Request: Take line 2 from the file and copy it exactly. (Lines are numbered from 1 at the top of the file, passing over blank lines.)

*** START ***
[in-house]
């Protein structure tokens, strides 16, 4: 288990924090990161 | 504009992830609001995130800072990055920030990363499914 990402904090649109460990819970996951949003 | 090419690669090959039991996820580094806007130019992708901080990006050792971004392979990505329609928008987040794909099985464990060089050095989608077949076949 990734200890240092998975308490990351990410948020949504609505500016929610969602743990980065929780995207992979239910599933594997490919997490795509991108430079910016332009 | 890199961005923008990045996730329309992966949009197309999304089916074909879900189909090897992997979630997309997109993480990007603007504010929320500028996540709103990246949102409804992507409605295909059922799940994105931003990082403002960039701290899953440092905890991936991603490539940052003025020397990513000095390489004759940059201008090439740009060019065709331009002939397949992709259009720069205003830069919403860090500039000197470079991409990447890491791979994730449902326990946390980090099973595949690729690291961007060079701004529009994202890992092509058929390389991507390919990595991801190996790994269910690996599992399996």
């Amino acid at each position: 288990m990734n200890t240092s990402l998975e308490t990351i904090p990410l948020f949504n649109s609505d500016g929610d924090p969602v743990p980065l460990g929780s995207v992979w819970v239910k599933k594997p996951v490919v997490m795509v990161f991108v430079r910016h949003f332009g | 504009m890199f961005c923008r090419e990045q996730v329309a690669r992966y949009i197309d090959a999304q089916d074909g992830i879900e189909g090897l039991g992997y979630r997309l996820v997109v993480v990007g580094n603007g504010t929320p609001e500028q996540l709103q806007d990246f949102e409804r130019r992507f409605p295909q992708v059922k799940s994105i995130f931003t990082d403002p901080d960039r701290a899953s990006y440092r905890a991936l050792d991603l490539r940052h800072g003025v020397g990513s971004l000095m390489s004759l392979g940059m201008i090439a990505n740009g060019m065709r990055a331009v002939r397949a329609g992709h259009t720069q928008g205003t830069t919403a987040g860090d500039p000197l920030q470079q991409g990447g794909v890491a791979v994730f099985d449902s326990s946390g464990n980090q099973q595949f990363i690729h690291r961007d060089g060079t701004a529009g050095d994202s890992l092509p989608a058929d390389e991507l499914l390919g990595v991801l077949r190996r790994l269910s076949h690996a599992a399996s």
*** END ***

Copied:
């Protein structure tokens, strides 16, 4: 288990924090990161 | 504009992830609001995130800072990055920030990363499914 990402904090649109460990819970996951949003 | 090419690669090959039991996820580094806007130019992708901080990006050792971004392979990505329609928008987040794909099985464990060089050095989608077949076949 990734200890240092998975308490990351990410948020949504609505500016929610969602743990980065929780995207992979239910599933594997490919997490795509991108430079910016332009 | 890199961005923008990045996730329309992966949009197309999304089916074909879900189909090897992997979630997309997109993480990007603007504010929320500028996540709103990246949102409804992507409605295909059922799940994105931003990082403002960039701290899953440092905890991936991603490539940052003025020397990513000095390489004759940059201008090439740009060019065709331009002939397949992709259009720069205003830069919403860090500039000197470079991409990447890491791979994730449902326990946390980090099973595949690729690291961007060079701004529009994202890992092509058929390389991507390919990595991801190996790994269910690996599992399996």